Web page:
Unbuilt Services On The M6
For a list of current service areas on the M6, see Services on the M6.
The M6 was built in stages over the course of 50 years, but the plan was pretty clear from the start.
From the start near Rugby to the end near Carlisle, a plan was put together to have service areas at broadly 12 mile intervals.
This plan was: Junction numbers refer to the situation upon opening.
- measured from Watford Gap on the M1
- SA24: Harborough Magna (J1-2)
- SA25: Corley (J3-4)
- (there would be no service area inside Birmingham, because it was too built-up and didn't carry enough long-distance traffic)
- SA26/27: Essington/Hilton Park (J10-11)
- SA6: Doxey (J14-15)
- SA7: Keele (J15-16)
- SA8: Sandbach (J16-17)
- SA9: Knutsford (J18-19)
- SA10: Newton-le-Willows (J22-23)
- SA11: Charnock Richard (J27-28)
- SA12: Broughton (J31-32)
- SA23: Forton (J32-33)
- Burton-in-Kendal (J35-36)
- Killington Lake (J36-37)
- Tebay (J38-39)
- SA41: Clifton (J39-40)
- Southwaite (J41-42)
MOT Numbers have been provided where they are known. They were allocated as the road was planned, which explains the way they appear to jump around. The more recent ones were allocated much larger plots of land.
As with other motorways, the policy was that every-other site would be built straight away, while the rest would be held in reserve. Sandbach was the only one which had been held in reserve and was eventually built - all of the other sites identified remain unused, for reasons we will examine further on.
Motorway services in Scotland are arranged locally, so they would never appear on the English Ministry of Transport's plans, even when the M6 was intended to cross into Scotland.
When the potential sites of the early motorway service areas were examined, several possible locations would be considered. We tend to gloss over this, because it's hardly remarkable.
What's unusual about Essington is that it's the only example from this era where the government became fully committed to the idea - before deciding to abandon it and develop Hilton Park instead. Many resources became confused by this and recorded both locations, including the official service station numbering system, even though there was never a plan to build them both.
The site at Essington which had been identified was about one mile south of Hilton Park, next to Red Lane, which would have been diverted over the M6 to provide access to the service area. The project was abandoned before potential internal layouts could be drawn up, but plenty of rough outlines were produced.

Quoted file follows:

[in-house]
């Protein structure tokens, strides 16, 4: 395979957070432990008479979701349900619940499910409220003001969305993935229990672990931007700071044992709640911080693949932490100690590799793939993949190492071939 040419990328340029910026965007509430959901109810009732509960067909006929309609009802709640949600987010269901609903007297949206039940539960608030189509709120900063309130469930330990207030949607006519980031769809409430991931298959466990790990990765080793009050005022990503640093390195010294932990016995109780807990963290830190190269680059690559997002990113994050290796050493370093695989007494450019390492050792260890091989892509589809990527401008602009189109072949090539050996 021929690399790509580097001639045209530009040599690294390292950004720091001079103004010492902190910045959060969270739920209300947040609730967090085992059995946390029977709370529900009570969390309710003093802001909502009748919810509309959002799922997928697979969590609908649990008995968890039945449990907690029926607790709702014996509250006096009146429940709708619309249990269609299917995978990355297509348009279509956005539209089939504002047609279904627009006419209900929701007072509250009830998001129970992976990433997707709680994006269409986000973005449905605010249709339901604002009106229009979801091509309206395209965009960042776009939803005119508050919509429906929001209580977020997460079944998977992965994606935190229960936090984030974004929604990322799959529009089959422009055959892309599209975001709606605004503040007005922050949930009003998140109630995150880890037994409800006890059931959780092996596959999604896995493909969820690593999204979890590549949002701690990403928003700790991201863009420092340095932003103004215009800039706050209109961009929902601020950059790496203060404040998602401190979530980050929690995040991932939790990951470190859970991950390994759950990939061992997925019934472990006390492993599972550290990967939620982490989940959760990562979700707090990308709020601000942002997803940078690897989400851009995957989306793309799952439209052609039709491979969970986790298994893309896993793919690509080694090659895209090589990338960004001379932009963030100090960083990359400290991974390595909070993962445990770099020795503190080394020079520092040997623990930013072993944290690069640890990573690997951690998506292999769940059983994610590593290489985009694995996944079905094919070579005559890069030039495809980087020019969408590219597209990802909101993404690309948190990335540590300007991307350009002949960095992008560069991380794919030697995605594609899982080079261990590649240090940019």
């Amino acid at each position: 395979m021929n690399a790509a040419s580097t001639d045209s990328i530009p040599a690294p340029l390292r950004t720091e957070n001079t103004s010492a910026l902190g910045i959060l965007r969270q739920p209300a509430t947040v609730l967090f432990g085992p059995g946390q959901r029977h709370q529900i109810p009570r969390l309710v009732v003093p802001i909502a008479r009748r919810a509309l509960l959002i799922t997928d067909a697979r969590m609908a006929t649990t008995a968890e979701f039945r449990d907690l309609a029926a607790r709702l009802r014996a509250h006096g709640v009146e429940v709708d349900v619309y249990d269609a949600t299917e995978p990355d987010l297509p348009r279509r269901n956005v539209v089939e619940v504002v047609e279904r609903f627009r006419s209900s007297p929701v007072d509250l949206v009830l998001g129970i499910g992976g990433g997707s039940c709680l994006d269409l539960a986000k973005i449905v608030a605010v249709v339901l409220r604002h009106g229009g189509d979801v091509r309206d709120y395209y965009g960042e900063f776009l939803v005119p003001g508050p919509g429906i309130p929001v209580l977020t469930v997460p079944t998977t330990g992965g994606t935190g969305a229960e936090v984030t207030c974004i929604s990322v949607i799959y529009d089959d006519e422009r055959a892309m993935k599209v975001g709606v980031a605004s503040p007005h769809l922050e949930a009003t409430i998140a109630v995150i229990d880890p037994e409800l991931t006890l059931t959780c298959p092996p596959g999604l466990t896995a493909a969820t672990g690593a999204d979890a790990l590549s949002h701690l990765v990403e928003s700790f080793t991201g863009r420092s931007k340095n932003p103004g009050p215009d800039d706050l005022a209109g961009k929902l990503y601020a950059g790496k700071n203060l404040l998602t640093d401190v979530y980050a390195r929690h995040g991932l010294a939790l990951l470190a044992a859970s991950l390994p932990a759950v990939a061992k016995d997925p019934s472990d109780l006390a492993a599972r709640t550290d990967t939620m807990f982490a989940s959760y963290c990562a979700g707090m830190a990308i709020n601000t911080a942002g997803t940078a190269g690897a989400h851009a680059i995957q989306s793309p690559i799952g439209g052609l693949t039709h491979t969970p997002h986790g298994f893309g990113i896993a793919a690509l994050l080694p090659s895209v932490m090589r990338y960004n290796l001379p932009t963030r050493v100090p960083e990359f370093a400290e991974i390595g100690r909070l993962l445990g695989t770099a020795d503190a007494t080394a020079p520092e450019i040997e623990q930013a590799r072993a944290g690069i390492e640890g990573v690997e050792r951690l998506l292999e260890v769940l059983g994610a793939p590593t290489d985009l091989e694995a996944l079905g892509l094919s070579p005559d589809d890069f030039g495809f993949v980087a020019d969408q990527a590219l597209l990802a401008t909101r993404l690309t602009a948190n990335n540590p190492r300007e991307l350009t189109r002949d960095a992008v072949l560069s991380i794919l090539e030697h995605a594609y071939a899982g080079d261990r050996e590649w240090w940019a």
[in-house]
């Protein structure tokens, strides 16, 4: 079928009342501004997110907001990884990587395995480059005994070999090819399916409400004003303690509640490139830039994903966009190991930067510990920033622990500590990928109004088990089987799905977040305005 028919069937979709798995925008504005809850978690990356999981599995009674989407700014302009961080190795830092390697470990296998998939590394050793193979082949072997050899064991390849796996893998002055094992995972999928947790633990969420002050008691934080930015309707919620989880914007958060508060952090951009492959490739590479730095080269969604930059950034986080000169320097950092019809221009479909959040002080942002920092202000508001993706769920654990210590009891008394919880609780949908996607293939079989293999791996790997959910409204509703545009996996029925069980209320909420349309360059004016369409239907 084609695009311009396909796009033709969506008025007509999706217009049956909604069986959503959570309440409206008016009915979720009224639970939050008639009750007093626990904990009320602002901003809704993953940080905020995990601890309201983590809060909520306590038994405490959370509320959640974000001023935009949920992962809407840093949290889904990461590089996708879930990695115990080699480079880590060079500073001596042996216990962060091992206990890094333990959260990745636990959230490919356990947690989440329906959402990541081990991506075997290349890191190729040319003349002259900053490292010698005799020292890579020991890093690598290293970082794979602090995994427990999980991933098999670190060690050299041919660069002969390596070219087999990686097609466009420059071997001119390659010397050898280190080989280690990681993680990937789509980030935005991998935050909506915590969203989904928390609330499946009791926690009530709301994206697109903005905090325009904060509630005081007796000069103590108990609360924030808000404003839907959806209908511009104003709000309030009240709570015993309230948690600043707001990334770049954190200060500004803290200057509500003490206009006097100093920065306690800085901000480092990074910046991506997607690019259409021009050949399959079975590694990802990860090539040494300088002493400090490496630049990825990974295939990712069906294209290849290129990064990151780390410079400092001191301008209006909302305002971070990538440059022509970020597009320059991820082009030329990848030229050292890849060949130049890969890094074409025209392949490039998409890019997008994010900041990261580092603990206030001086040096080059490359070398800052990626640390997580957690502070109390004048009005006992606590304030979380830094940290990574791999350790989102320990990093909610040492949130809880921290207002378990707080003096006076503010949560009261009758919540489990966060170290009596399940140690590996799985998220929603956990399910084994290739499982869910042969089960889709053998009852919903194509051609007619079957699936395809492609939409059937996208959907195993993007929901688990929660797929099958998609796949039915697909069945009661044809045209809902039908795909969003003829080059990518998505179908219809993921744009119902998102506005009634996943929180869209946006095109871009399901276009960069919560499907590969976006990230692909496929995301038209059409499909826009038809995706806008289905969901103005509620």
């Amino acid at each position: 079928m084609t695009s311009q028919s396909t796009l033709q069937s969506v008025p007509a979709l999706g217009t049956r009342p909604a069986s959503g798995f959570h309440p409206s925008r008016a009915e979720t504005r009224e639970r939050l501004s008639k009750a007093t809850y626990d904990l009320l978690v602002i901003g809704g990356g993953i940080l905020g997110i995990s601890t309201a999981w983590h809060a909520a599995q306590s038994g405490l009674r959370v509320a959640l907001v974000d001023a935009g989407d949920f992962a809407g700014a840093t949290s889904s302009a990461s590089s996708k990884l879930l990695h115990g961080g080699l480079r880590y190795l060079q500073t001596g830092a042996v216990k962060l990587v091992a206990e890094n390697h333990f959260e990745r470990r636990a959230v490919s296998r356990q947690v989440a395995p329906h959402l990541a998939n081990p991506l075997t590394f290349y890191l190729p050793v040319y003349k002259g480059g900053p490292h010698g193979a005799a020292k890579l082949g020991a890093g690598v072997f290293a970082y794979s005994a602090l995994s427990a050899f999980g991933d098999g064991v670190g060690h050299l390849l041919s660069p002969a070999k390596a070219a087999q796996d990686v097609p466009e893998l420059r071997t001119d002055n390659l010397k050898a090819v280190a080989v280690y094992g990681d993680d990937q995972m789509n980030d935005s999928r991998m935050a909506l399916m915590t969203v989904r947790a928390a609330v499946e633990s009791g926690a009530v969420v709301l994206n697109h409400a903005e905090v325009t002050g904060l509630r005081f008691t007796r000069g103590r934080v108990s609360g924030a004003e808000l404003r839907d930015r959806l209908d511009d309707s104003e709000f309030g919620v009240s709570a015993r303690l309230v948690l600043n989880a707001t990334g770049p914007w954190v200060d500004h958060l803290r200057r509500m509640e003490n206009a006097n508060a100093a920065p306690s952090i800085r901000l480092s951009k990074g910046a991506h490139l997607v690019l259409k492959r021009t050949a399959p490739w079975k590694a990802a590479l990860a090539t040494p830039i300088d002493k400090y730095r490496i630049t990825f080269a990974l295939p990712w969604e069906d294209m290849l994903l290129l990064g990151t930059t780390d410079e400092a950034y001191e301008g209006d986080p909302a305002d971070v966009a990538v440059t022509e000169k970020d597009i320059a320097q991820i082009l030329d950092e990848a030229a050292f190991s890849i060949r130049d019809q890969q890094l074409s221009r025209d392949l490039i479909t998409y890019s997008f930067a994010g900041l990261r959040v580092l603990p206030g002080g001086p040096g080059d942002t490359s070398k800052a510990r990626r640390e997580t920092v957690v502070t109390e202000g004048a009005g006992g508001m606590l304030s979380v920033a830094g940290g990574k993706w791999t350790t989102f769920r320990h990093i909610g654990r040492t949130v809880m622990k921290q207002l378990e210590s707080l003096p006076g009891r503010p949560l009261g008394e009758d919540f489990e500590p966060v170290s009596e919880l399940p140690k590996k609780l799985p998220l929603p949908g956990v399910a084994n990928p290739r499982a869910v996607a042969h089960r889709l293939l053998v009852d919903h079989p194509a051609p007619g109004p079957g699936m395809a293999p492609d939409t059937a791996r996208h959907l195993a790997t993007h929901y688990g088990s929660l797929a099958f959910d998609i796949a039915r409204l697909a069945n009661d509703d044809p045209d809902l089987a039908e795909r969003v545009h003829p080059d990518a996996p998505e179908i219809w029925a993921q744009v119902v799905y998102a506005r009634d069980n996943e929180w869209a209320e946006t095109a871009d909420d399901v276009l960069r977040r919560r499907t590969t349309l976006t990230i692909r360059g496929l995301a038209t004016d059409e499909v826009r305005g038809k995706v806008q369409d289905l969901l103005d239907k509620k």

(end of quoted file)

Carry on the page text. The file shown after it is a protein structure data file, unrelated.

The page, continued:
The Essington site was very unpopular with the Ministry. It was too small, the changes to Red Lane would be costly, and the area was "unattractive". The Staffordshire County Planning Committee and Local Planning Authority both objected to the services, and the National Coal Board were proposing to commence opencast operations here.
Despite claims that there was no other suitable site, Sir Owen Williams identified Hilton Park as a potential alternative.
The Shap Shake
As the M6 passed through rural Lancashire and Cumbria, there was a problem.
Motorway services would still need to be provided at regular intervals to allow drivers to take breaks and refuel. Some engineers argued that having suitable places to stop would be more important than ever, as drivers may be distracted by some of the stunning scenery.
However, traffic levels across here would be much lower than on the rest of the major motorway network. It would be difficult to encourage any operator to invest in a service area here. There were also environmental issues to be considered.
A solution was eventually found by having a series of much smaller service areas, positioned on alternating sides of the road. That way very little investment was required, but there would be the potential to expand them when traffic levels picked up. This gave us:
- Burton West - northbound only
- Killington Lake - southbound only
- Tebay - northbound only
- Clifton - on hold
- Southwaite - both sides but with southbound customers having to cross over to northbound
The earliest plans had Southwaite being held in reserve.
As a result of these additional issues, these service areas opened around two years after the motorway. Special signs were placed on approaches to the M6 warning joining traffic that there would be nowhere to stop. By the 1980s custom levels had caught up enough to provide a normal service, but this section of the road is still noticeable quieter than other major motorways.
In 1991, the Department of Transport registered a potential new service area at Cann Lane. The idea was that if Knutsford had to be demolished because of roadworks - which seemed likely and was perceived as a good thing as Knutsford was so outdated - Top Rank would be allowed to build a "new Knutsford" to the north of J19.
In 1992 the Department of Transport announced that they were ceasing all involvement in service area development. They said they had done "preliminary work" at Cann Lane, but were expecting the private sector to finish the job.
HGV parking has proven to be a major problem on the M6. Three truckstops were developed in the 1980s, and these were eventually able to secure an agreement to place road signs on the M6. These are: